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Molten fluoride salts

Purified solid FLiBe. (Source: Wikipedia.org)

Purified solid FLiBe. (Source: Wikipedia.org)

Liquid salts, often fluoride, chloride, or nitrate, that can be used as a coolant in nuclear power plants, as a heat transfer fluid in thermal solar power plants, or as a medium in thermal storage. Molten salts are able to work at high temperatures at atmospheric pressure because they have a boiling point above 1,000 °C, are non-corrosive, and do not react with water or air, which makes their usage safe.

There are a number of nuclear reactors that use molten salts. Some (Advanced High-Temperature Reactor, AHTR) use them only for cooling, others (Molten Salt Reactor, MSR) dissolve fuel, uranium, or thorium in them. A typical salt used for nuclear reactors is a mixture of lithium fluoride (LiF) and beryllium fluoride (BeF2) known as FLiBe.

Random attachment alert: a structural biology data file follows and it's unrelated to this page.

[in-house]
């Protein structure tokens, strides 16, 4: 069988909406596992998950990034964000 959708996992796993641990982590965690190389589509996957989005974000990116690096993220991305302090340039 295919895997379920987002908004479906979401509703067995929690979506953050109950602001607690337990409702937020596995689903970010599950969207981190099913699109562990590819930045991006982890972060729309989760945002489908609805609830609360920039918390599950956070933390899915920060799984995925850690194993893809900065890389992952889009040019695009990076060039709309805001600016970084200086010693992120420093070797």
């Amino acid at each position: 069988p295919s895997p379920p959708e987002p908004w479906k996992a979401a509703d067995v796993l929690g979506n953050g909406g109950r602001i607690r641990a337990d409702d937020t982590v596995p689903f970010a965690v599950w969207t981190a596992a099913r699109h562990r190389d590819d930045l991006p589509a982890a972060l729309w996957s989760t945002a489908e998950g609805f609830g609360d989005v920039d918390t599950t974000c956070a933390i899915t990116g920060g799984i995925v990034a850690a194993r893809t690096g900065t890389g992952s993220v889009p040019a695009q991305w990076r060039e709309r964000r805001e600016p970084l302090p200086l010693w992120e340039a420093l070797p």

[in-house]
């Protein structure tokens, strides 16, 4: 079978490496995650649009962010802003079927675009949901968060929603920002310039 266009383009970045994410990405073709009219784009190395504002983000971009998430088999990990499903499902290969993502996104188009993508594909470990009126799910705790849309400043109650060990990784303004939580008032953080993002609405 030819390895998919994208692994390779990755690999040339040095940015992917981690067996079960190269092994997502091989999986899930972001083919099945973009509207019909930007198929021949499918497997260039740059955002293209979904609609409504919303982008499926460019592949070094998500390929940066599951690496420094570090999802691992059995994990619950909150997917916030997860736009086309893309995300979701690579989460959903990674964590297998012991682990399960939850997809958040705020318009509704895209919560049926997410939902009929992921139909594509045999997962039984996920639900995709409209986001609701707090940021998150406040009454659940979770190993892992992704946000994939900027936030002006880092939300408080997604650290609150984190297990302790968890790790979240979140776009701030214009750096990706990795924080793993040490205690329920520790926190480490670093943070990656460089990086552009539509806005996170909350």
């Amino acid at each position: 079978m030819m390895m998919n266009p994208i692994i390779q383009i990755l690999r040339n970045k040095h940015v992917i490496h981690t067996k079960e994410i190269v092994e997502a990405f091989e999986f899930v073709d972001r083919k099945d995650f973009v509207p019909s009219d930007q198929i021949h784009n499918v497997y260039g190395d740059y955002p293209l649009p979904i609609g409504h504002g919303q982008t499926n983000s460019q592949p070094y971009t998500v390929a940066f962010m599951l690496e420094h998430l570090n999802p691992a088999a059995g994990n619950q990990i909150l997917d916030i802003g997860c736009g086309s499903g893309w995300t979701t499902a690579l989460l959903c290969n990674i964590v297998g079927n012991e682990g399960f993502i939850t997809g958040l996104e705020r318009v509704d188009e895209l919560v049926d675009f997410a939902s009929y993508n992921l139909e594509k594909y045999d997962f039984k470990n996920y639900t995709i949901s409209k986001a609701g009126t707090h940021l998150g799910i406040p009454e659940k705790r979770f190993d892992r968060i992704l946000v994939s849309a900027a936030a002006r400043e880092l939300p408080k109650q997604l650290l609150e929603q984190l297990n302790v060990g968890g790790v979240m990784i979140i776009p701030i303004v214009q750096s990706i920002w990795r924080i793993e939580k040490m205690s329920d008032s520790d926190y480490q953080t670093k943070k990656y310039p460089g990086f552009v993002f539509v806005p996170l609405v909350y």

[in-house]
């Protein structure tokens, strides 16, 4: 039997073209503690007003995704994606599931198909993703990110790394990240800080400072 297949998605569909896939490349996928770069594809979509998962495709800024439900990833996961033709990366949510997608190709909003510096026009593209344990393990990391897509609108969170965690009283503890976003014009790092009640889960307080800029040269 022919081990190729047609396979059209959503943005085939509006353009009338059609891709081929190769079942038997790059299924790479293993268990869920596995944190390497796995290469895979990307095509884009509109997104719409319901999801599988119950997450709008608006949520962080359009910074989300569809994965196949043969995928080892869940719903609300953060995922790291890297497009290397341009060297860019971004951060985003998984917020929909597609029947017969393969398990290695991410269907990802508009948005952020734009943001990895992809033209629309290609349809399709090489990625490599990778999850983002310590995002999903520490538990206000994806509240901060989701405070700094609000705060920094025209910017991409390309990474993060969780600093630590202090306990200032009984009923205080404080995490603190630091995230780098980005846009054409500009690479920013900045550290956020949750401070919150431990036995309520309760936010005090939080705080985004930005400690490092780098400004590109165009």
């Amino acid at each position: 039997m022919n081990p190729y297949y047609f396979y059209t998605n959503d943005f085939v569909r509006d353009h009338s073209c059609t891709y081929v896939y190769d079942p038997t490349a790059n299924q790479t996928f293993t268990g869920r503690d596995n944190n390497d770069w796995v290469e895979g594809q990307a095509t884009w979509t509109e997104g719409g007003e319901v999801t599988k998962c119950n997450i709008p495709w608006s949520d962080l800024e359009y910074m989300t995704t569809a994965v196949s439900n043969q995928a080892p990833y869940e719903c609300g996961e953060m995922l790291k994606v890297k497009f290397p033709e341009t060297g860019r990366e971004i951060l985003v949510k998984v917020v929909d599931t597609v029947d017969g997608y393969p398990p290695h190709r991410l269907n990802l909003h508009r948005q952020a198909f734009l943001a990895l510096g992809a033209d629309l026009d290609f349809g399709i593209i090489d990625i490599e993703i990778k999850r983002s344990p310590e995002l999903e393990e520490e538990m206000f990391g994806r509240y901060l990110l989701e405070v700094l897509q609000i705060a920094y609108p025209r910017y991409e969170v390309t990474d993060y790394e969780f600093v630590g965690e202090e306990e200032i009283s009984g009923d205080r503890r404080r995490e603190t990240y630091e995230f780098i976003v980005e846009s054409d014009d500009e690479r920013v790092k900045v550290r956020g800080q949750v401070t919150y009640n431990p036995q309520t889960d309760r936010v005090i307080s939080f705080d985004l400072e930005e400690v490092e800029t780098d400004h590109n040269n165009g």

In thermal storage, the most commonly used is a mixture of sodium nitrate and potassium nitrate. This mixture is also used as a heat transfer fluid in concentrating solar power plants.